Barriers to care in an ethnically diverse publicly insured population: is health care reform enough?

Kathleen T Call, Donna D McAlpine, Carolyn M Garcia, Nathan Shippee, Timothy Beebe, Titilope Cole Adeniyi, Tetyana Shippee
Medical Care 2014, 52 (8): 720-7

BACKGROUND: The Affordable Care Act provides for the expansion of Medicaid, which may result in as many as 16 million people gaining health insurance coverage. Yet it is unclear to what extent this coverage expansion will meaningfully increase access to health care.

OBJECTIVE: The objective of the study was to identify barriers that may persist even after individuals are moved to insurance and to explore racial/ethnic variation in problems accessing health care services.

RESEARCH DESIGN: Data are from a 2008 cross-sectional mixed-mode survey (mail with telephone follow-up in 4 languages), which is unique in measuring a comprehensive set of barriers and in focusing on several select understudied ethnic groups. We examine racial/ethnic variation in cost and coverage, access, and provider-related barriers. The study adhered to a community-based participatory research process.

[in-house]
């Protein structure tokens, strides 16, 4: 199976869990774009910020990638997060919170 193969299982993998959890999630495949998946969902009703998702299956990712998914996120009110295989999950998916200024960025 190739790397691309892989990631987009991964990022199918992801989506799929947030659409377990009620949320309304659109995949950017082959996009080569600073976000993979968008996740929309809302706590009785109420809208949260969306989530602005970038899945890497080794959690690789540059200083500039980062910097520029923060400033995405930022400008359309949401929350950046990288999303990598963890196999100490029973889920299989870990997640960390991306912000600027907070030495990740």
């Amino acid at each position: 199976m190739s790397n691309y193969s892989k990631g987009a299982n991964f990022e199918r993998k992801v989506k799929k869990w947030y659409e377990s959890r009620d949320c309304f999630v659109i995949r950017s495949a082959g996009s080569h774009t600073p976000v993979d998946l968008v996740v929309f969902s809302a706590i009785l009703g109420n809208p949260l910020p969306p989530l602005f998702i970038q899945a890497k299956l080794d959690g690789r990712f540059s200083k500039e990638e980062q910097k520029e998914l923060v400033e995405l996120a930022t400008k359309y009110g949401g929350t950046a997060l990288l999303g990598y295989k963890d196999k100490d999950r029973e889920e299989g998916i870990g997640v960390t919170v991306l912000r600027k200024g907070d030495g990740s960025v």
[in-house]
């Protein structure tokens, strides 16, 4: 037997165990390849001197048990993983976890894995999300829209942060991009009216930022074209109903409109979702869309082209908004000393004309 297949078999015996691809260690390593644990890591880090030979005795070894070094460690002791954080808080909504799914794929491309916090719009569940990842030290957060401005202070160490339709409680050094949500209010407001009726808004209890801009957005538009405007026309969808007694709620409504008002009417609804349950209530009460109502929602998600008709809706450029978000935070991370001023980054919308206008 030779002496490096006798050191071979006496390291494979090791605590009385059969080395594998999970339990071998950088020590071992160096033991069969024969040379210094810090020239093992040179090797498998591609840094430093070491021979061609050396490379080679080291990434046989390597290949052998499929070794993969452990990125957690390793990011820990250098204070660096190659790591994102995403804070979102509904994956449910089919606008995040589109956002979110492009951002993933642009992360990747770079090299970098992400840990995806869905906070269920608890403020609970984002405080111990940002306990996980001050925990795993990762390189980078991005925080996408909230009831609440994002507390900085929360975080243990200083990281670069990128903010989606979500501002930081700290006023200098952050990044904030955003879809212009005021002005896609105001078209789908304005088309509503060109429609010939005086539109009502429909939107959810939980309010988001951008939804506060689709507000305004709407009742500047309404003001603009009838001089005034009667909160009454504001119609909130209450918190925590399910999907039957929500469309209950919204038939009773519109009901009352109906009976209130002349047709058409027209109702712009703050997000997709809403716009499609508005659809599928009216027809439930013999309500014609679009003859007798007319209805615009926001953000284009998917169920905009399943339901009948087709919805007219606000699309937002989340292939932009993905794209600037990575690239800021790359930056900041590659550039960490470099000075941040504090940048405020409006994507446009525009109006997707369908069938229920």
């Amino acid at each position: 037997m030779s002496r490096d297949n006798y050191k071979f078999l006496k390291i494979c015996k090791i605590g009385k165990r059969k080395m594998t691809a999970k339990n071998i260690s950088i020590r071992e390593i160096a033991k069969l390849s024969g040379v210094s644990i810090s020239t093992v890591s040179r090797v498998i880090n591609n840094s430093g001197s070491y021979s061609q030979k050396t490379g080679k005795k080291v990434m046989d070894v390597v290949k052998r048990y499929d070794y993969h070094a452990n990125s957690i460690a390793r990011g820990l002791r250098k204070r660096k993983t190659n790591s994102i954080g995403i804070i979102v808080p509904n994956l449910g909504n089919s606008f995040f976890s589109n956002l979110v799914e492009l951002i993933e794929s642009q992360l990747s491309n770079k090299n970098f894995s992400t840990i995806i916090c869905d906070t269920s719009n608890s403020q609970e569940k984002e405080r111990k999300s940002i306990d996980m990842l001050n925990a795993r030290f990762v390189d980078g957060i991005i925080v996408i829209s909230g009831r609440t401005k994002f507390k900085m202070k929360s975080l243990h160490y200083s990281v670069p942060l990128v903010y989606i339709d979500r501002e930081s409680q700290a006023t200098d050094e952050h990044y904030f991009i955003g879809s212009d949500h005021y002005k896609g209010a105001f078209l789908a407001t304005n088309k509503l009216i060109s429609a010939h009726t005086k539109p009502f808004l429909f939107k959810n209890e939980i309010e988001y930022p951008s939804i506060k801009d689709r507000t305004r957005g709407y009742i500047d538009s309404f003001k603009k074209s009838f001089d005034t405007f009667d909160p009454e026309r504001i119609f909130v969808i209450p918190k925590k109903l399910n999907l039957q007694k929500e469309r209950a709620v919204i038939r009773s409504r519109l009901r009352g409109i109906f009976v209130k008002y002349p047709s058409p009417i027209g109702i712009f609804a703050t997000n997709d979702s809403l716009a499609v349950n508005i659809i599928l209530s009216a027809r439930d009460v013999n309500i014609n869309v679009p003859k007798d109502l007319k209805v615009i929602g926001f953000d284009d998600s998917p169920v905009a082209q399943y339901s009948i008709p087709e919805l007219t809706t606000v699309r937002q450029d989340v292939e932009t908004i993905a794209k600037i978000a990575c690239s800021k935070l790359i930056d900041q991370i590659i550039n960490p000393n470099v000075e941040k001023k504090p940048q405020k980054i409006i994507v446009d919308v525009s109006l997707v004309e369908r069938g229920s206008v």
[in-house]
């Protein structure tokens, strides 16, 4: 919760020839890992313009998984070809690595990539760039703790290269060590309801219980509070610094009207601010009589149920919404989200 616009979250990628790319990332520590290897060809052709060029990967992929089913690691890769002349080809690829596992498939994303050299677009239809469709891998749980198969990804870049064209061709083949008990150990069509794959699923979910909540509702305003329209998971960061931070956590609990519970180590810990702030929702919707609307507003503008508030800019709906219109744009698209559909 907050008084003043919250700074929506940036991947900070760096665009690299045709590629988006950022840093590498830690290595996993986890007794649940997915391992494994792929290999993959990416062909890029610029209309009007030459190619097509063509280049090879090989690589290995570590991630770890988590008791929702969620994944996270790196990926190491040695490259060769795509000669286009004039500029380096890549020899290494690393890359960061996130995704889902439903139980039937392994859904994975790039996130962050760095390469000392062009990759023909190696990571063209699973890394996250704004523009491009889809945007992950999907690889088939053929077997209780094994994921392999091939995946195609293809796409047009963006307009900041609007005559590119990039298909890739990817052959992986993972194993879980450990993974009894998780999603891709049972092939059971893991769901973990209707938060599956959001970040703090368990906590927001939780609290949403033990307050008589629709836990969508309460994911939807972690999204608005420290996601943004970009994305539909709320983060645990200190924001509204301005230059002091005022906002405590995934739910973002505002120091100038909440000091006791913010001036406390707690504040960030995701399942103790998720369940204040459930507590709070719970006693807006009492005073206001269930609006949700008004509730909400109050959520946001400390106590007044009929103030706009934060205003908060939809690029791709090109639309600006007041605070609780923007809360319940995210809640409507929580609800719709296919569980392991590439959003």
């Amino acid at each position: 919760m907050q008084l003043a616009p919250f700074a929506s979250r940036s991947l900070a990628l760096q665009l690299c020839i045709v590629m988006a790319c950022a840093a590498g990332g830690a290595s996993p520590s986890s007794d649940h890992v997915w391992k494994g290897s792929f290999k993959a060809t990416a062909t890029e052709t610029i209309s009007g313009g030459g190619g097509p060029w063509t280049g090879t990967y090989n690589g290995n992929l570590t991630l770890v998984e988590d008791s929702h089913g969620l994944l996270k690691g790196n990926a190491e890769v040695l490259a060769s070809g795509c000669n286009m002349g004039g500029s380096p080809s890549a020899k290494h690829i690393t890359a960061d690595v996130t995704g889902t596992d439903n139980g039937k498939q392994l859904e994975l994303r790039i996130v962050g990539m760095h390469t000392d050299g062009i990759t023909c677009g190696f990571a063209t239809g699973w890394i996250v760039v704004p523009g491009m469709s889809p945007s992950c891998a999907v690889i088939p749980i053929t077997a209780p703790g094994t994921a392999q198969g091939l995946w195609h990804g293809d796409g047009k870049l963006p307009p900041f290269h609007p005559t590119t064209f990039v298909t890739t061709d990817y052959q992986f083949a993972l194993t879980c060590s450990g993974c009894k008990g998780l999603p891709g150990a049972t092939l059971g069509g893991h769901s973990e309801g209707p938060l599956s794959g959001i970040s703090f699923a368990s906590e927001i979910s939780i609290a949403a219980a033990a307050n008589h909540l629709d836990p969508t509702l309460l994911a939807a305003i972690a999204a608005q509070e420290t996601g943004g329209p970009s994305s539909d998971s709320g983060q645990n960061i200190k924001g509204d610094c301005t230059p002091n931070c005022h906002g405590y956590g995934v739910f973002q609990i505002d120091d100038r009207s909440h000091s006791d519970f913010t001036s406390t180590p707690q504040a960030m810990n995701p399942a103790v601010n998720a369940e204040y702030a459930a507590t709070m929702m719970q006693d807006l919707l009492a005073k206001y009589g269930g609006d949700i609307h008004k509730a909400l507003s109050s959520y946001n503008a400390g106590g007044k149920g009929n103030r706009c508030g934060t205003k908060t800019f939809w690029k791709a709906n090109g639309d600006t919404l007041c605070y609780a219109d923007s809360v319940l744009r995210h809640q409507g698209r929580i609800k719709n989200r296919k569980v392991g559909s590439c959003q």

SUBJECTS: Surveys were obtained from a stratified random sample of adults enrolled in Minnesota Health Care Programs who self-report ethnicity as white, African American, American Indian, Hispanic, Hmong, or Somali (n=1731).

RESULTS: All enrollees reported barriers to getting needed care; enrollees from minority cultural groups (Hmong and American Indian in particular) were more likely to experience problems than whites. Barriers associated with cost and coverage were the most prevalent, with 72% of enrollees reporting 1 or more of these problems. Approximately 63% of enrollees reported 1 or more access barriers. Provider-related barriers were the least prevalent (about 29%) yet revealed the most pervasive disparities.

CONCLUSIONS: Many challenges to care persist for publicly insured adults, particularly minority racial and ethnic groups. The ACA expansion of Medicaid, although necessary, is not sufficient for achieving improved and equitable access to care.

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